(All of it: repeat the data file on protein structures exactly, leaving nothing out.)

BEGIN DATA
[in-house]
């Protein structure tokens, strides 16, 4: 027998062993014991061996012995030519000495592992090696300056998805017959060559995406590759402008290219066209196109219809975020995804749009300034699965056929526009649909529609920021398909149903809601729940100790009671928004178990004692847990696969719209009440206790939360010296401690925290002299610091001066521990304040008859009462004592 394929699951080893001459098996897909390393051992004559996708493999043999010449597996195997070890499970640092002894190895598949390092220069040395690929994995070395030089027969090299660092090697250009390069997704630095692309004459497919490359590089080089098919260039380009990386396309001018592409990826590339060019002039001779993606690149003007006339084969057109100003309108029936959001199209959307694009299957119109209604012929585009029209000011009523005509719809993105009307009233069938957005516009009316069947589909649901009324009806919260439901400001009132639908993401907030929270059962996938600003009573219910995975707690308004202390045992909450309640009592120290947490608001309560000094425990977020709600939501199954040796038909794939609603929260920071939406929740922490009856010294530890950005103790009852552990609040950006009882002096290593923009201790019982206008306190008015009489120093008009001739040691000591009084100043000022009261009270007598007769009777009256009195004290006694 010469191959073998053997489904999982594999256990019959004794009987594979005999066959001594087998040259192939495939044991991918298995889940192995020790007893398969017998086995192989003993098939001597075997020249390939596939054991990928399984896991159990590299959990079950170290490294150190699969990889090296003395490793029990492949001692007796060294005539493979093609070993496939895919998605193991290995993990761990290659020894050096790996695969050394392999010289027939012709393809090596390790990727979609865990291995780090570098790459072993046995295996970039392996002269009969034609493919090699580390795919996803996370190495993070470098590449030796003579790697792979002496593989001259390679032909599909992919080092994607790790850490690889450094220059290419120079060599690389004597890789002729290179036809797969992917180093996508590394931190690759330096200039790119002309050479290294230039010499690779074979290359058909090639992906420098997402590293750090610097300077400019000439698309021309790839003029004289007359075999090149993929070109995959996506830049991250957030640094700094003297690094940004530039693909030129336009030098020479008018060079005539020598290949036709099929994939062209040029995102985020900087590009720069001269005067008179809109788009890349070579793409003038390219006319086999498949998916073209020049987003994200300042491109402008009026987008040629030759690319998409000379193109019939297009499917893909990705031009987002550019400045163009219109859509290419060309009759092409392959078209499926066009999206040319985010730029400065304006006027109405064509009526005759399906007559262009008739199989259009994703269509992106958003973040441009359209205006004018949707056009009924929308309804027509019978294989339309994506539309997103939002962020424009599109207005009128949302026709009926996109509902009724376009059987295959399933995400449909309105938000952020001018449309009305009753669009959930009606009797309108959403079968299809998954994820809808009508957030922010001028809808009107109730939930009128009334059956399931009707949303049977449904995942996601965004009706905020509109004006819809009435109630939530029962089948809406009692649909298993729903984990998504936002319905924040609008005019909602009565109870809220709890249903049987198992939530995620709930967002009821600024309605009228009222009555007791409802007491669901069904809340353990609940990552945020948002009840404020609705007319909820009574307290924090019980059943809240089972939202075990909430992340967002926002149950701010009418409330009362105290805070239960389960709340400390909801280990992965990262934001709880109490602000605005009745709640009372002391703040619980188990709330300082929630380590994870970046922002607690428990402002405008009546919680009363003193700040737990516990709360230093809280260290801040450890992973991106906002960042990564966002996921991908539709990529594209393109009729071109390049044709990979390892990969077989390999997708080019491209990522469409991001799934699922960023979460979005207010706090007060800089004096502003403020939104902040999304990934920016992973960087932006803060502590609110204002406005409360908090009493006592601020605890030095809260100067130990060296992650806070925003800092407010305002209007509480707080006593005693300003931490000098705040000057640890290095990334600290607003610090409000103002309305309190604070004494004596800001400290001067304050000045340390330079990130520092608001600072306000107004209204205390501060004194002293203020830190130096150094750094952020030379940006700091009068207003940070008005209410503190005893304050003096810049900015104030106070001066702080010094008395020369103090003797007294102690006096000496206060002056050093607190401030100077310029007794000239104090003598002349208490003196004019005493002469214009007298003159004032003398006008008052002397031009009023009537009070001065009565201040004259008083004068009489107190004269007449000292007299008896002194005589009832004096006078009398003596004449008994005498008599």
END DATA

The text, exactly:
[in-house]
């Protein structure tokens, strides 16, 4: 027998062993014991061996012995030519000495592992090696300056998805017959060559995406590759402008290219066209196109219809975020995804749009300034699965056929526009649909529609920021398909149903809601729940100790009671928004178990004692847990696969719209009440206790939360010296401690925290002299610091001066521990304040008859009462004592 394929699951080893001459098996897909390393051992004559996708493999043999010449597996195997070890499970640092002894190895598949390092220069040395690929994995070395030089027969090299660092090697250009390069997704630095692309004459497919490359590089080089098919260039380009990386396309001018592409990826590339060019002039001779993606690149003007006339084969057109100003309108029936959001199209959307694009299957119109209604012929585009029209000011009523005509719809993105009307009233069938957005516009009316069947589909649901009324009806919260439901400001009132639908993401907030929270059962996938600003009573219910995975707690308004202390045992909450309640009592120290947490608001309560000094425990977020709600939501199954040796038909794939609603929260920071939406929740922490009856010294530890950005103790009852552990609040950006009882002096290593923009201790019982206008306190008015009489120093008009001739040691000591009084100043000022009261009270007598007769009777009256009195004290006694 010469191959073998053997489904999982594999256990019959004794009987594979005999066959001594087998040259192939495939044991991918298995889940192995020790007893398969017998086995192989003993098939001597075997020249390939596939054991990928399984896991159990590299959990079950170290490294150190699969990889090296003395490793029990492949001692007796060294005539493979093609070993496939895919998605193991290995993990761990290659020894050096790996695969050394392999010289027939012709393809090596390790990727979609865990291995780090570098790459072993046995295996970039392996002269009969034609493919090699580390795919996803996370190495993070470098590449030796003579790697792979002496593989001259390679032909599909992919080092994607790790850490690889450094220059290419120079060599690389004597890789002729290179036809797969992917180093996508590394931190690759330096200039790119002309050479290294230039010499690779074979290359058909090639992906420098997402590293750090610097300077400019000439698309021309790839003029004289007359075999090149993929070109995959996506830049991250957030640094700094003297690094940004530039693909030129336009030098020479008018060079005539020598290949036709099929994939062209040029995102985020900087590009720069001269005067008179809109788009890349070579793409003038390219006319086999498949998916073209020049987003994200300042491109402008009026987008040629030759690319998409000379193109019939297009499917893909990705031009987002550019400045163009219109859509290419060309009759092409392959078209499926066009999206040319985010730029400065304006006027109405064509009526005759399906007559262009008739199989259009994703269509992106958003973040441009359209205006004018949707056009009924929308309804027509019978294989339309994506539309997103939002962020424009599109207005009128949302026709009926996109509902009724376009059987295959399933995400449909309105938000952020001018449309009305009753669009959930009606009797309108959403079968299809998954994820809808009508957030922010001028809808009107109730939930009128009334059956399931009707949303049977449904995942996601965004009706905020509109004006819809009435109630939530029962089948809406009692649909298993729903984990998504936002319905924040609008005019909602009565109870809220709890249903049987198992939530995620709930967002009821600024309605009228009222009555007791409802007491669901069904809340353990609940990552945020948002009840404020609705007319909820009574307290924090019980059943809240089972939202075990909430992340967002926002149950701010009418409330009362105290805070239960389960709340400390909801280990992965990262934001709880109490602000605005009745709640009372002391703040619980188990709330300082929630380590994870970046922002607690428990402002405008009546919680009363003193700040737990516990709360230093809280260290801040450890992973991106906002960042990564966002996921991908539709990529594209393109009729071109390049044709990979390892990969077989390999997708080019491209990522469409991001799934699922960023979460979005207010706090007060800089004096502003403020939104902040999304990934920016992973960087932006803060502590609110204002406005409360908090009493006592601020605890030095809260100067130990060296992650806070925003800092407010305002209007509480707080006593005693300003931490000098705040000057640890290095990334600290607003610090409000103002309305309190604070004494004596800001400290001067304050000045340390330079990130520092608001600072306000107004209204205390501060004194002293203020830190130096150094750094952020030379940006700091009068207003940070008005209410503190005893304050003096810049900015104030106070001066702080010094008395020369103090003797007294102690006096000496206060002056050093607190401030100077310029007794000239104090003598002349208490003196004019005493002469214009007298003159004032003398006008008052002397031009009023009537009070001065009565201040004259008083004068009489107190004269007449000292007299008896002194005589009832004096006078009398003596004449008994005498008599």